The Florida Bar and William Harrell, Esq. of Jacksonville, Florida, crossed swords in the Eleventh Circuit Court of Appeals over the Bar’s Advertising Rules and Harrell’s constitutional right of free speech. The result was a partial win for both sides. Harrell v. The Florida Bar, Case No. 09-11910 (11th Cir. June 17, 2010) (available here). The lower court ruled on summary judgment dismissing Harrell’s constitutional first amendment, free speech challenge to a number of advertising rules. The 11th Circuit reversed in part, remanded in part and affirmed in part the lower court. Harrell’s core challenge centered on the use of his slogan — “Don’t settle for less than you deserve”– that he included in his advertisements for years.
However, while the motion to dismiss was pending in the trial court, Harrell received a letter from the Bar informing him that the Bar’s Board of Governors reversed sua sponte the Standing Committee’s earlier judgment that the slogan “Don’t settle for less than you deserve” characterized the quality of Harrell’s services and violated Rule 4-7.2(c)(2). The Board of Governors relented on the slogan after months of federal court litigation.
Harrell objected to the following rules: (a) Rule 4-7.1, a general prefatory rule, the comment to which limits permissible advertising content to “useful, factual information presented in a nonsensational manner”; (b) The comment to Rule 4-7.2(c)(1), which bans statements that, “[s]tanding by [themselves,] … impl[y] falsely that the lawyer possesses a qualification not common to virtually all lawyers practicing in Florida”; (c) Rule 4-7.2(c)(1)(D) which prohibits statements that are “unsubstantiated in fact”; (d) Rule 4-72(c)(1)(G), which prohibits statements that “promise results”; (e) Rule 4-7.2(c)(1)(I), which forbids lawyers to “compar[e] [their] services with other lawyers’ services, unless the comparison can be factually substantiated”; (f) Rule 4-7.2(c)(2), which bans “statements describing or characterizing the quality of the lawyer’s services”: (g) Rule 4-7.2(c)(3), which prohibits the use of “visual or verbal descriptions, depictions, illustrations, or portrayals of persons, things, or events” that are “manipulative, or likely to confuse the viewer”; (h) Rule 4-7.5(b)(1)(A), which similarly prohibits any television or radio advertisement that is “deceptive, misleading, manipulative, or that is likely to confuse the viewer”; and (i) Rule 4-7.5(b)(1)(C), which prohibits “any background sound other than instrumental music.”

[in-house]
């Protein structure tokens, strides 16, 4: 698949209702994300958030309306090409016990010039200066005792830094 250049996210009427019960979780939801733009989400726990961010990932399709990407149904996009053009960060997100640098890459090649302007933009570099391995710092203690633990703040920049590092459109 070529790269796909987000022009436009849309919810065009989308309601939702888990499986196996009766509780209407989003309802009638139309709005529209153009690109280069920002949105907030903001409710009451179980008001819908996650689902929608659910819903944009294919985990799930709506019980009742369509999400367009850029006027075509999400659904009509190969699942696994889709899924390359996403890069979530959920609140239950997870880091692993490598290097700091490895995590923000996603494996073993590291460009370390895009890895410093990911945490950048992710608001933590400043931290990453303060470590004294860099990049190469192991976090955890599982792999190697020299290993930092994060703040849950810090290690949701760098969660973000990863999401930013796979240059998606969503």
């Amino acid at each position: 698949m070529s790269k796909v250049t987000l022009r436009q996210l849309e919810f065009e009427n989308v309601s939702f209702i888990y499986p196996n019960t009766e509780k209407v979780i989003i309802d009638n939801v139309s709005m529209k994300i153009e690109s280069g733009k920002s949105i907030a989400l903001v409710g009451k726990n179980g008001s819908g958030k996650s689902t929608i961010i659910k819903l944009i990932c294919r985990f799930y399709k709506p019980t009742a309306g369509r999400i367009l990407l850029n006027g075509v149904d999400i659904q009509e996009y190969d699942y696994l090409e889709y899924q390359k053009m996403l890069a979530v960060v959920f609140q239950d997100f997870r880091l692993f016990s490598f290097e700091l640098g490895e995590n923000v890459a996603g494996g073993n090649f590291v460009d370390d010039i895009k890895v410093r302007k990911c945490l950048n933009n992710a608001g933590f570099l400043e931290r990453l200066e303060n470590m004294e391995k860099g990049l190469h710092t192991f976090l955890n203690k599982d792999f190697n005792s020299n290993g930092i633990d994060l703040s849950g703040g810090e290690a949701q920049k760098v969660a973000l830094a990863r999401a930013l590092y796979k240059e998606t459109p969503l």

In September 2008, the parties filed cross-motions for summary judgment. In a lengthy opinion, the district court granted summary judgment in the Bar’s favor, holding that Harrell’s challenge to the rejection of (a) his slogan was moot, (b) that he lacked standing to challenge the application of the nine aforementioned rules, and (c) that such a challenge in any event was not ripe. Further, while his attack on the Bar’s 20 day pre-filing rule was justiciable, on the merits that requirement did not violate the First Amendment because it did not constitute an illegal prior-restraint on speech. On this last point (the 20 day rule), the 11th Circuit agreed with the Bar and the lower court.
Although the rejection of his slogan (“Don’t settle for less than you deserve”) may have spurred Harrell to file this lawsuit, the heart of his case was a broad challenge to nine provisions of the Bar’s advertising rules on First and Fourteenth Amendment grounds. Harrell asserted, under the 14th Amendment, that the Bar’s Advertising Rules were void due to vagueness. Harrell claimed that all nine rules were “invalid in toto[,] and therefore incapable of any valid application.” Steffel v. Thompson, 415 U.S. 452, 474 (1974). Harrell claimed that the rules specify “no standard of conduct … at all … [and] simply ha[ve] no core.” Vill. of Hoffman Estates v. Flipside, Hoffman Estates, Inc., 455 U.S. 489, 495 n.7 (1982).
The 11th Circuit reversed the trial court on some issues and held that Harrell had standing to facially challenge Rules 4-7.1, 4-7.2(c)(1)(G), 4-7.2(c)(2), 4-7.2(c)(3), and 4-7.5(b)(1)(A) on vagueness grounds. For these five rules, Harrell’s claims satisfied the causation and redressability components of the standing inquiry. Harrell’s stated a “cognizable self-censorship injury, … arguably caused by the challenged rules’ alleged vagueness. As for the redressability prong, if the challenged rules are stricken as unconstitutional, Harrell simply need not contend with them any longer.” Harrell v. The Florida Bar, slip opn. 28.
“As for the remaining four rules, however, Harrell has not shown an injury-in-fact, and he therefore lacks standing to challenge them. Specifically, he has not explained, either textually or by example, how there is any arguable vagueness in the rule prohibiting statements that are ‘unsubstantiated in fact,’ Rule 4-7.2(c)(1)(D); in the rule prohibiting any communication that ‘compares the lawyer’s services with other lawyers’ services, unless the comparison can be factually substantiated,’ Rule 4-7.2(c)(1)(I); in the rule prohibiting ‘any background sound other than instrumental music,’ Rule 4-7.5(b)(1)(C); or in the rule against misleading advertisements, to the extent it prohibits a statement that, ‘[s]tanding by itself[,] … implies falsely that the lawyer possesses a qualification not common to virtually all lawyers practicing in Florida,’ Rule 4-7.2(c)(1), cmt.” Id.
The 11th Circuit did not express an opinion as to the merits of the claims– only that Harrell made a sufficiently credible showing that the rules are unconstitutionally vague on their face. The district court will not hear these claims on the five challenged rules (useful, factual information; no promised results; describing quality; confusion).